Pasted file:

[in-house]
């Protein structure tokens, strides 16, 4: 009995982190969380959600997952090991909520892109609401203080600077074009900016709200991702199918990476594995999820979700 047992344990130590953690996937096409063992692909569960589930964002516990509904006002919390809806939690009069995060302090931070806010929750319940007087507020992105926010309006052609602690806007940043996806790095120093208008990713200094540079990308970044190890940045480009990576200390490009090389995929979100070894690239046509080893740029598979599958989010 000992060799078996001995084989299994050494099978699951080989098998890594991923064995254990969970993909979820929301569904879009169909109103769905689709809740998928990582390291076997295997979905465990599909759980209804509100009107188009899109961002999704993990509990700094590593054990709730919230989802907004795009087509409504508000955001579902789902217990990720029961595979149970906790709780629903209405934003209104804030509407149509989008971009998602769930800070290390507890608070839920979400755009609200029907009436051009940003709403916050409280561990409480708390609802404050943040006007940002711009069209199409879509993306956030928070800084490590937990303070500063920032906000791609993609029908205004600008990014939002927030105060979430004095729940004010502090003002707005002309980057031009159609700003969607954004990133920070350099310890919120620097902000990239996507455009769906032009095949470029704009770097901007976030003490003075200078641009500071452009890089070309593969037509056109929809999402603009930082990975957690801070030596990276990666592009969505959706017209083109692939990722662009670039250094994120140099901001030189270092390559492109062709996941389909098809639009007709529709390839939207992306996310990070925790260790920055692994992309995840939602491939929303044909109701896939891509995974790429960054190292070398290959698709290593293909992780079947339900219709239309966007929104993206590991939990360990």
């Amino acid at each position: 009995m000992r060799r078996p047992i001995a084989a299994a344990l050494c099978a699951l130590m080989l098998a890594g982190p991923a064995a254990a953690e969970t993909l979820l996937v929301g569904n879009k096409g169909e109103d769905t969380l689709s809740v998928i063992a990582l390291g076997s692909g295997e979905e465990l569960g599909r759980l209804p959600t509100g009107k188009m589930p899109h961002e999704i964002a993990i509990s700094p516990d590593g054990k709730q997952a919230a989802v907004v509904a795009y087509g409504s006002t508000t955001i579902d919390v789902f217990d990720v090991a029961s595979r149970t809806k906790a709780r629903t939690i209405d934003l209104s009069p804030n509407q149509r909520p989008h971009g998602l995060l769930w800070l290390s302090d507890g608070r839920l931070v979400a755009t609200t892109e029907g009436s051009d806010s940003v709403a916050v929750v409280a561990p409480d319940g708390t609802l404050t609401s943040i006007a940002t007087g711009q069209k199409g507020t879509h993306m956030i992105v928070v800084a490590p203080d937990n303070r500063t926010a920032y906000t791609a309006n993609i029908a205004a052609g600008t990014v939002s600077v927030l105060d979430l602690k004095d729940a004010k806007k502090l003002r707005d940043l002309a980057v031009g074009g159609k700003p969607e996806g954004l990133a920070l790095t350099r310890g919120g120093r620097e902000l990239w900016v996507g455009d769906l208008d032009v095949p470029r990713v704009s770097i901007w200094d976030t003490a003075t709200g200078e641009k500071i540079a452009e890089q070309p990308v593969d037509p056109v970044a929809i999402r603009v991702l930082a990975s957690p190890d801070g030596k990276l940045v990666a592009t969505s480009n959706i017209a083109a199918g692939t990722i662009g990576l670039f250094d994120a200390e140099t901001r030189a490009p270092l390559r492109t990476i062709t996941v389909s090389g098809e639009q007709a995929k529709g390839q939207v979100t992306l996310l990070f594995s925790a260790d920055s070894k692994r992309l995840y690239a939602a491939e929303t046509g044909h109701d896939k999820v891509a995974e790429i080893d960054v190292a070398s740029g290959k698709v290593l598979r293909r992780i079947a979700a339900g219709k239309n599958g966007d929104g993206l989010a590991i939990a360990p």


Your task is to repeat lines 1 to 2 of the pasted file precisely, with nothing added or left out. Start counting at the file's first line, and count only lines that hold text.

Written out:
[in-house]
């Protein structure tokens, strides 16, 4: 009995982190969380959600997952090991909520892109609401203080600077074009900016709200991702199918990476594995999820979700 047992344990130590953690996937096409063992692909569960589930964002516990509904006002919390809806939690009069995060302090931070806010929750319940007087507020992105926010309006052609602690806007940043996806790095120093208008990713200094540079990308970044190890940045480009990576200390490009090389995929979100070894690239046509080893740029598979599958989010 000992060799078996001995084989299994050494099978699951080989098998890594991923064995254990969970993909979820929301569904879009169909109103769905689709809740998928990582390291076997295997979905465990599909759980209804509100009107188009899109961002999704993990509990700094590593054990709730919230989802907004795009087509409504508000955001579902789902217990990720029961595979149970906790709780629903209405934003209104804030509407149509989008971009998602769930800070290390507890608070839920979400755009609200029907009436051009940003709403916050409280561990409480708390609802404050943040006007940002711009069209199409879509993306956030928070800084490590937990303070500063920032906000791609993609029908205004600008990014939002927030105060979430004095729940004010502090003002707005002309980057031009159609700003969607954004990133920070350099310890919120620097902000990239996507455009769906032009095949470029704009770097901007976030003490003075200078641009500071452009890089070309593969037509056109929809999402603009930082990975957690801070030596990276990666592009969505959706017209083109692939990722662009670039250094994120140099901001030189270092390559492109062709996941389909098809639009007709529709390839939207992306996310990070925790260790920055692994992309995840939602491939929303044909109701896939891509995974790429960054190292070398290959698709290593293909992780079947339900219709239309966007929104993206590991939990360990």